On a recent Friday we booked a date (couldn’t resist writing that) with a colleague of Adam’s to get a tour of the Riyadh Date Souk. Abdullah (yes, the same guy who took us to the black market camel market) met us at the wholesale fruit and veg market. His family hails from the al Qassim region, which is known for its date farms, so he knows his stuff. Inside a large air-conditioned building, about forty vendors showcased their wares – mounds of dates, boxes of dates, freezers full of dates–so many varieties, and so many colors – who knew there are bright red dates? Yellow and brown predominate, with every shade in between.
Some clumps of fresh dates are sold still attached to their stems. This is the first stage of ripening, called khalal, and then bessar, when the dates are hard and have a slightly bitter taste from all of the tannins. For me, this is an acquired taste. The next stage is rotab, when the dates are soft and sweet. The last stage, when dates are truly ripe, is tamar. These are the ones we snack on every day. Fortunately, dates are good sources of antioxidants and fiber, so we don’t feel guilty grabbing a couple as we walk through the kitchen. Dates will keep in the freezer for up to three years.
At one stall, a vendor and I had an animated conversation (with his basic English, and with my less-than-basic Arabic, plus lots of hand gestures) about the life cycle of dates, and at the end, he presented me with a jar of fresh date syrup, which he says is usually spread on bread. We haven’t tried that yet, but it is most excellent poured over vanilla ice cream. We had so much fun with those guys that we bought a huge box of dates. We bargained for 75 SAR, but Abdullah jumped in and got him to agree to 65 SAR – that’s about $16 for at least five pounds of dates.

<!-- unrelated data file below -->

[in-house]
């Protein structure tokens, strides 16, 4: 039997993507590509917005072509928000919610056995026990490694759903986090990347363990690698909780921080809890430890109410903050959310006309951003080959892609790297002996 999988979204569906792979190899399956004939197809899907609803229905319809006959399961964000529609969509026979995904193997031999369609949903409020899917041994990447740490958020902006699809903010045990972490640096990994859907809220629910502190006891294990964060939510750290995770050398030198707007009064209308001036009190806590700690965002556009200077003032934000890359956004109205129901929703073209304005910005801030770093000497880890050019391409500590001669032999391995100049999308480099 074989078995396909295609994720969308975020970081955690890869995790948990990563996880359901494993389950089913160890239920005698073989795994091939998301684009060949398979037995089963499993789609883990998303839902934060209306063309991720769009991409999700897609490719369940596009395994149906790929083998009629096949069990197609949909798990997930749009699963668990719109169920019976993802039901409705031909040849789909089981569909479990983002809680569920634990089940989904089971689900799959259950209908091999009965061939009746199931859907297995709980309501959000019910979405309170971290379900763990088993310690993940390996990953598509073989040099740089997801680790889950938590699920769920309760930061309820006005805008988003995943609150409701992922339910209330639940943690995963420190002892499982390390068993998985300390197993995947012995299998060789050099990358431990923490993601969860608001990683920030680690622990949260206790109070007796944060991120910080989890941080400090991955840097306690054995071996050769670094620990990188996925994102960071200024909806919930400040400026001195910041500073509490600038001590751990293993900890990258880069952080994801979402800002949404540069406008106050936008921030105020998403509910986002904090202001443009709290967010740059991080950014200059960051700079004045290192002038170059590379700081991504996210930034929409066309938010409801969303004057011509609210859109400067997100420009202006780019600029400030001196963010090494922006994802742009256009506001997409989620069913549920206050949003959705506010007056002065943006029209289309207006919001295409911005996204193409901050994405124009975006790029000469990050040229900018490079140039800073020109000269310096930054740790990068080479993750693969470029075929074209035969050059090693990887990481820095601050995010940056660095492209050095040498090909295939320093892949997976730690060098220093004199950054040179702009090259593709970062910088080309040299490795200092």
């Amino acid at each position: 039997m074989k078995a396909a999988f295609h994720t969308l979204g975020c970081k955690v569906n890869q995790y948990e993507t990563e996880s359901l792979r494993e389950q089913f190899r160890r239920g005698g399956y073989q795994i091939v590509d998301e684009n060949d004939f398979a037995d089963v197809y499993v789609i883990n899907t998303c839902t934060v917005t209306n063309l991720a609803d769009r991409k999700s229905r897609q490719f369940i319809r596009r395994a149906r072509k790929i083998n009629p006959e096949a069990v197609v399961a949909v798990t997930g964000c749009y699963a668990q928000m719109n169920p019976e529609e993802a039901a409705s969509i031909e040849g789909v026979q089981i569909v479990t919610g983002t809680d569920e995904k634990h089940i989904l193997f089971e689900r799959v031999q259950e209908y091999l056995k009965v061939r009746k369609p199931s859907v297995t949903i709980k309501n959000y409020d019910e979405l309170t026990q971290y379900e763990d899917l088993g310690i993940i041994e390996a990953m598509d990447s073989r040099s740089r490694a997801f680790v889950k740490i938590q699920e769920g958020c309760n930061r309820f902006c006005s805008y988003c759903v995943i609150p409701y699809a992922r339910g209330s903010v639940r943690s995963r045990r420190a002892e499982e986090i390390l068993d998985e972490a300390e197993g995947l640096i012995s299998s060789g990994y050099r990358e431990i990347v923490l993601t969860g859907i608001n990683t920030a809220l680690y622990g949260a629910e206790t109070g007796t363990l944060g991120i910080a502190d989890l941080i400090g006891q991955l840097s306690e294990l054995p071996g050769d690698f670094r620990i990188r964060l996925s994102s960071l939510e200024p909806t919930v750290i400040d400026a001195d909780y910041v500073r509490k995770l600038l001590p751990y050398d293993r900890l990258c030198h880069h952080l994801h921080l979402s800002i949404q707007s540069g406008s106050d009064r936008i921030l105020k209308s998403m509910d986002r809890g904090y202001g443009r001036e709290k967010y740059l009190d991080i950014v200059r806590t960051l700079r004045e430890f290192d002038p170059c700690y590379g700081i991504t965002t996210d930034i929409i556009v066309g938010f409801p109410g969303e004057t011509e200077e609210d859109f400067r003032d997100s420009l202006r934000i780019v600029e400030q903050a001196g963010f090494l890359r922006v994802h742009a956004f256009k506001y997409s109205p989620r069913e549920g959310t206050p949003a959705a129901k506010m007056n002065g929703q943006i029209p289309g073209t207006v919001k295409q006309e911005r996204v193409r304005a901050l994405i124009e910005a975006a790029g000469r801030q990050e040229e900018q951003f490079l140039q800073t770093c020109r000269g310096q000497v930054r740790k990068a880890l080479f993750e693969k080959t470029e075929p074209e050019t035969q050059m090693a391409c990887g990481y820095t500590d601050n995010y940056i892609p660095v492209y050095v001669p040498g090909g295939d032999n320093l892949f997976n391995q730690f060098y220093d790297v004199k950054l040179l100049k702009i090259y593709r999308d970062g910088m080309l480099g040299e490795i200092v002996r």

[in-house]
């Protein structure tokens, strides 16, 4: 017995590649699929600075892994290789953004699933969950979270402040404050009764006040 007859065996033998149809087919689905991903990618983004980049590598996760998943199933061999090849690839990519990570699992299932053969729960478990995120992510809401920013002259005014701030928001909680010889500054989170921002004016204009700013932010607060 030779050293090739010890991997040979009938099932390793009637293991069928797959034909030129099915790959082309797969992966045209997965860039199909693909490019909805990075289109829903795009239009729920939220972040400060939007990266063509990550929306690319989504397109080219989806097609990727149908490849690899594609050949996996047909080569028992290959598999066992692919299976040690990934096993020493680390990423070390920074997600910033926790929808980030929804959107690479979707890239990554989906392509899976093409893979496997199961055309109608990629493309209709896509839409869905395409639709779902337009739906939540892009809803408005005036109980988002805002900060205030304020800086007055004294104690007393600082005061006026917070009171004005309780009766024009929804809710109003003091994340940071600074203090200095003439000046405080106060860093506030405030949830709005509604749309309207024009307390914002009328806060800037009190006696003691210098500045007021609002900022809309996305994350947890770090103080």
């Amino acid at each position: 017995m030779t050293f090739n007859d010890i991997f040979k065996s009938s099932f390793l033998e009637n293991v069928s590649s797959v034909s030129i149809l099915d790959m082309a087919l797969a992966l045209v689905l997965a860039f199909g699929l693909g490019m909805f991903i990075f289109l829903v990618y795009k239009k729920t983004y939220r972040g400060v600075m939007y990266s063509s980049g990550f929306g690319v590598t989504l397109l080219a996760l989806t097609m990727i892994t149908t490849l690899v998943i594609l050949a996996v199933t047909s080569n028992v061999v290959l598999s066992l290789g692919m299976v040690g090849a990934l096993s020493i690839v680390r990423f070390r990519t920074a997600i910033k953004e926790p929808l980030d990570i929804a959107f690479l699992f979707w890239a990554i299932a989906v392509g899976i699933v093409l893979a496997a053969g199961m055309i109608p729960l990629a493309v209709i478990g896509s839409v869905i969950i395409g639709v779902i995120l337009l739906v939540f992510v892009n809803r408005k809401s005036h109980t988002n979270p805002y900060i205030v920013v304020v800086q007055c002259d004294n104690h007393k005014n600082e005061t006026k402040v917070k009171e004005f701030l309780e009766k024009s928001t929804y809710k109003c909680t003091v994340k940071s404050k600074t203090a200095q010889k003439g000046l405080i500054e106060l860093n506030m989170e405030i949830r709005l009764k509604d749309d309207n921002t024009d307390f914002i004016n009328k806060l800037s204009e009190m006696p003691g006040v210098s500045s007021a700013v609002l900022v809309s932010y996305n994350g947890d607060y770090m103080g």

We learned that the cream of every commercial grower’s crop is set aside for the royal family – they get the largest, sweetest, most perfectly shaped dates. All dates are graded according to size and color within a variety. The vendors’ best-quality dates are kept in freezers, and when you buy a box, the vendor turns the box upside down, then removes it to show you that the fruit in the bottom layer is as beautiful as the fruit shown on the top. We have put our box in the freezer, where it will soon be joined by our share of the KAPSARC date harvest. I can’t imagine how we will eat them all before next year’s crop is upon us. Hence my request for recipes! Thanks, by the way, to those of you who have kindly answered my plea.
The date souk is part of the wholesale fruit and veg market, which is spread out over several acres. In open pavilions, the produce vendors stack their goods in colorful piles of melons, peaches, mangoes, grapes, apricots, tomatoes, carrots, onions, potatoes, oranges, lemons, limes, squashes, and some vegetables from Asia that I have never seen before. If it grows on a tree or in the ground, it’s probably there, and very inexpensive relative to supermarket prices. Of course, you have to buy in bulk, but many items were packaged in small quantities. I bought a tray of figs for $8. They won’t make it to jam.
Previously: “Life Here Comes With a Warning”